We often think about what we have to achieve and what is imperative that we do when practicing, but do we ever think what not to do? Bad habits are hard to unlearn and can cause learning disorders and physical disabilities over time. Let’s look at 5 common ‘don’ts’ when practicing an instrument.
Have you ever noticed that when we are grooving and really enjoying our time playing, we tend to contort our body in strange ways? This may feel like nothing in a moment, but after years and years of repeated movement our body starts to show signs of misalignment. The solution is simple – see to the problem before it becomes one.
MUSIC STAND TOO LOW
Have you ever sat down with your instrument and just pulled up the music stand ‘as is’? The music is already on there, ready to be played, right? Then, a couple of hours go by and you’ve been hunching over all this time with the neck bent ready for a massage therapy. Remember to set that music stand to the appropriate height before engaging in practicing!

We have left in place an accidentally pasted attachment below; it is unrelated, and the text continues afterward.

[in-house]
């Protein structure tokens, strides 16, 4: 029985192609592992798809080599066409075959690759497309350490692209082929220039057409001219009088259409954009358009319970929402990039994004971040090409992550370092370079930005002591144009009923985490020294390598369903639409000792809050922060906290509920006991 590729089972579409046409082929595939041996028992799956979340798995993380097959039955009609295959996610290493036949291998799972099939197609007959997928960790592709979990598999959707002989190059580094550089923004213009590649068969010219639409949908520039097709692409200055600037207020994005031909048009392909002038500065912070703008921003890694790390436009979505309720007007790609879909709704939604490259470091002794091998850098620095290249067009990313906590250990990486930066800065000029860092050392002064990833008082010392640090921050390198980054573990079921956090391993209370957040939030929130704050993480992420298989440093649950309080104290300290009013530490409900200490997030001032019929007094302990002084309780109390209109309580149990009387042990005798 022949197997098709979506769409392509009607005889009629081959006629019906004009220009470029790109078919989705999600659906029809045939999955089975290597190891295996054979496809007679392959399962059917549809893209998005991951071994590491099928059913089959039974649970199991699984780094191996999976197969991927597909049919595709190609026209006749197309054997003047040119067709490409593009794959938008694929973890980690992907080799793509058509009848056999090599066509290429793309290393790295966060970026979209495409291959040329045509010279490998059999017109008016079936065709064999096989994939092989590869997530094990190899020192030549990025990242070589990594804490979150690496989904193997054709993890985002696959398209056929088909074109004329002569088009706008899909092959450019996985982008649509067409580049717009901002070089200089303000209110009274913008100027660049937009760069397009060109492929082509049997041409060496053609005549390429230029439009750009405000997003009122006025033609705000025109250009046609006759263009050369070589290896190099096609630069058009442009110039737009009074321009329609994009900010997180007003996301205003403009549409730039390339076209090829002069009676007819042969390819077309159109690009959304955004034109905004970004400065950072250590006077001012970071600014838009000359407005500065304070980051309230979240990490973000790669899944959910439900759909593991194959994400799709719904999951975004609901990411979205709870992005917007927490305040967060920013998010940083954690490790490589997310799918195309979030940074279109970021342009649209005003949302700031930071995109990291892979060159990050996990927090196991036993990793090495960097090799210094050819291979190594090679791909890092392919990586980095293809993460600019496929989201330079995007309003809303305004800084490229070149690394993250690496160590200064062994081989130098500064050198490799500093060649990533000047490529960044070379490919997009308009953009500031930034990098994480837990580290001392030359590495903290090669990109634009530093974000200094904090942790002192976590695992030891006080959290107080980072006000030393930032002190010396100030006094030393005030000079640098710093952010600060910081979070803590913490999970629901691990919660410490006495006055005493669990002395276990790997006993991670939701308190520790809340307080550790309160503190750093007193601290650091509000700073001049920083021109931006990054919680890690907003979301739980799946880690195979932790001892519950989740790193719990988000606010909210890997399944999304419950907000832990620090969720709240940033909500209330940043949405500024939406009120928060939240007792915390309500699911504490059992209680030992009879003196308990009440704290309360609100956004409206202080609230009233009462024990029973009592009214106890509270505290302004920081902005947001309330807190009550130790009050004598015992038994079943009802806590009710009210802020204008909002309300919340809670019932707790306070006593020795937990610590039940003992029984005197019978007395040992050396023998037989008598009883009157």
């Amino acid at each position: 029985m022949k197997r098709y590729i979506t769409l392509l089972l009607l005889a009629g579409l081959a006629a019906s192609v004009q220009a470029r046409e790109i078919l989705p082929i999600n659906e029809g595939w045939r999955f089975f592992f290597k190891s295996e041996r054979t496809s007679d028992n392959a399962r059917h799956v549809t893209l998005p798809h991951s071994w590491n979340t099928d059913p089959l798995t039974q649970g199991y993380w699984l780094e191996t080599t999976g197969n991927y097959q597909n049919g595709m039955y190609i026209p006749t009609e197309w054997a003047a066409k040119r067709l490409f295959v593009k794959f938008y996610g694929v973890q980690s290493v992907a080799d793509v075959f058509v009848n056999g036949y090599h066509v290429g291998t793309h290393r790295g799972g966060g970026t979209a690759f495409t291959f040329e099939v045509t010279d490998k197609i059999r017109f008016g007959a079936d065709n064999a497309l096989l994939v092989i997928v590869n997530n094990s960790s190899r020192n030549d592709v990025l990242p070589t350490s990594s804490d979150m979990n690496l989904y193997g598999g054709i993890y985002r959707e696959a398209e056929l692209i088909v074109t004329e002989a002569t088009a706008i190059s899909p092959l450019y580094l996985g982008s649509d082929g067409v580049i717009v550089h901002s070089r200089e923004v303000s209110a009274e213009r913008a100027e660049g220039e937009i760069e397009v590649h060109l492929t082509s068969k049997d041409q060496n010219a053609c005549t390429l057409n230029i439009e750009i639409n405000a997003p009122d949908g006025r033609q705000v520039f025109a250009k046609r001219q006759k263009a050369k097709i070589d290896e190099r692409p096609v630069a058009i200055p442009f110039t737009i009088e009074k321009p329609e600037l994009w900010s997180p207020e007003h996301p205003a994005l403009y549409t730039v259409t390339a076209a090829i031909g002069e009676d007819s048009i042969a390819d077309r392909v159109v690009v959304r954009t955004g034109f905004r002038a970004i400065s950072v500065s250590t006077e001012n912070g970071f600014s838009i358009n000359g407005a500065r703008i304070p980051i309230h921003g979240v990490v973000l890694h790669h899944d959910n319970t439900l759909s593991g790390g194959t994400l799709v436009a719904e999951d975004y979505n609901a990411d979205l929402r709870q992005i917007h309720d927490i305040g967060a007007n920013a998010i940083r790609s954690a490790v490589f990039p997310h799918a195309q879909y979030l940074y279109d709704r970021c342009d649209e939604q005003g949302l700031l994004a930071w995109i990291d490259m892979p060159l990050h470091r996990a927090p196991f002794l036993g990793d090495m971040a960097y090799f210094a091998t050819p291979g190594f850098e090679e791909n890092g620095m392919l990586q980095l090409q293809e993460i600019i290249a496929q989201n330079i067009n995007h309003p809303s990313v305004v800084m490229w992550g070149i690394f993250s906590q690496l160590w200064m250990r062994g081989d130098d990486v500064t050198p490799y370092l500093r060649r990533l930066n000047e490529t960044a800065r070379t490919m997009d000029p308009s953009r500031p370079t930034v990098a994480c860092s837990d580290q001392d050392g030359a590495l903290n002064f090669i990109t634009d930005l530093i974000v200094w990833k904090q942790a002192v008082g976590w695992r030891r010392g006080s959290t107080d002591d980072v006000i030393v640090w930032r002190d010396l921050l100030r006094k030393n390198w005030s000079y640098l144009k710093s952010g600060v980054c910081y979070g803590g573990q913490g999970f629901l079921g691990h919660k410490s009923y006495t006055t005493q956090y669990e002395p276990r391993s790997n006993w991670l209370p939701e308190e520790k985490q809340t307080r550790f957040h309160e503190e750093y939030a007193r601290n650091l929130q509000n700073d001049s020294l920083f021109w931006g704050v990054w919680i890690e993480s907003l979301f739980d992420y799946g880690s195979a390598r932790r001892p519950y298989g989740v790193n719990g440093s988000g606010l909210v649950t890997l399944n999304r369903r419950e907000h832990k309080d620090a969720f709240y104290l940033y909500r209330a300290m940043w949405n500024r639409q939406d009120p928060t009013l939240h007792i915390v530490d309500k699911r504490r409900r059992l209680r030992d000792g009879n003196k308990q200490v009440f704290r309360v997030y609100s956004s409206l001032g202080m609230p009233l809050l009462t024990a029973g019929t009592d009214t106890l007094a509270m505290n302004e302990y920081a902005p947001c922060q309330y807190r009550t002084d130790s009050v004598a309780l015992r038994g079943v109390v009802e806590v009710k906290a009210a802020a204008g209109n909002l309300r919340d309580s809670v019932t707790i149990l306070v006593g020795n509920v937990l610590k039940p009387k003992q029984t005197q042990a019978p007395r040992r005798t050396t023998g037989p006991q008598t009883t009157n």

Think twice when deferring your focus to something as external as a TV!
CELL PHONE RINGING
Have you ever had your practice session interrupted by a swarm of Facebook alerts, incoming emails and texts? If the answer is yes, then try the ‘do not disturb’ option for the amount of time spent with your instrument. Being focused will make your practice routine much better, and having the results come quicker.
Have you ever just picked up your instrument and sat down wherever convenient? Sometimes that’s an ergonomic chair, and other times it’s a comfy and soft sofa, where keeping a straight posture is practically impossible. The fix is simple – designating a practice area with a good chair will prevent your back from being upset with you in the long run.
TV IN THE BACKGROUND
Have you ever practiced technique and thought that a Netflix show will be a good buffer for the dull repetitions that you need to do? Think twice when deferring your focus to something as external as a TV, because it makes it practically impossible for us to focus on the right way of executing a technique drill, making it ultimately ineffective. Or even worse, you could be learning the “wrong” way of doing it and setting yourself up for a long road of having to unlearn the mistake latter on.
Have fun practicing! 🙂